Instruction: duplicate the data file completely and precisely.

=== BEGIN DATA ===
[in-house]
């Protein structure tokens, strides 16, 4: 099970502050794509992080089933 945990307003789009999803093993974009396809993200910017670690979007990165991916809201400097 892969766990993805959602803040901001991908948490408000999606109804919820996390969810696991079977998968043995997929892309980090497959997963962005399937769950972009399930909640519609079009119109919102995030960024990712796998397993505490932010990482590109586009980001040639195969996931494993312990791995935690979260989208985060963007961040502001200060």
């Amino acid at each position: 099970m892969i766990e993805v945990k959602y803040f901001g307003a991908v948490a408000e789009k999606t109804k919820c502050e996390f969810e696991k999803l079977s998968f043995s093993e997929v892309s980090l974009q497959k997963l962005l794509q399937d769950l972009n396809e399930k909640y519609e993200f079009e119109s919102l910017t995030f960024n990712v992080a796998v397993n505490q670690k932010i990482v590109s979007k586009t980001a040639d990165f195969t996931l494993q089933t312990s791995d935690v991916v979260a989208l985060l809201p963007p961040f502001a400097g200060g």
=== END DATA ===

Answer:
[in-house]
């Protein structure tokens, strides 16, 4: 099970502050794509992080089933 945990307003789009999803093993974009396809993200910017670690979007990165991916809201400097 892969766990993805959602803040901001991908948490408000999606109804919820996390969810696991079977998968043995997929892309980090497959997963962005399937769950972009399930909640519609079009119109919102995030960024990712796998397993505490932010990482590109586009980001040639195969996931494993312990791995935690979260989208985060963007961040502001200060």
């Amino acid at each position: 099970m892969i766990e993805v945990k959602y803040f901001g307003a991908v948490a408000e789009k999606t109804k919820c502050e996390f969810e696991k999803l079977s998968f043995s093993e997929v892309s980090l974009q497959k997963l962005l794509q399937d769950l972009n396809e399930k909640y519609e993200f079009e119109s919102l910017t995030f960024n990712v992080a796998v397993n505490q670690k932010i990482v590109s979007k586009t980001a040639d990165f195969t996931l494993q089933t312990s791995d935690v991916v979260a989208l985060l809201p963007p961040f502001a400097g200060g």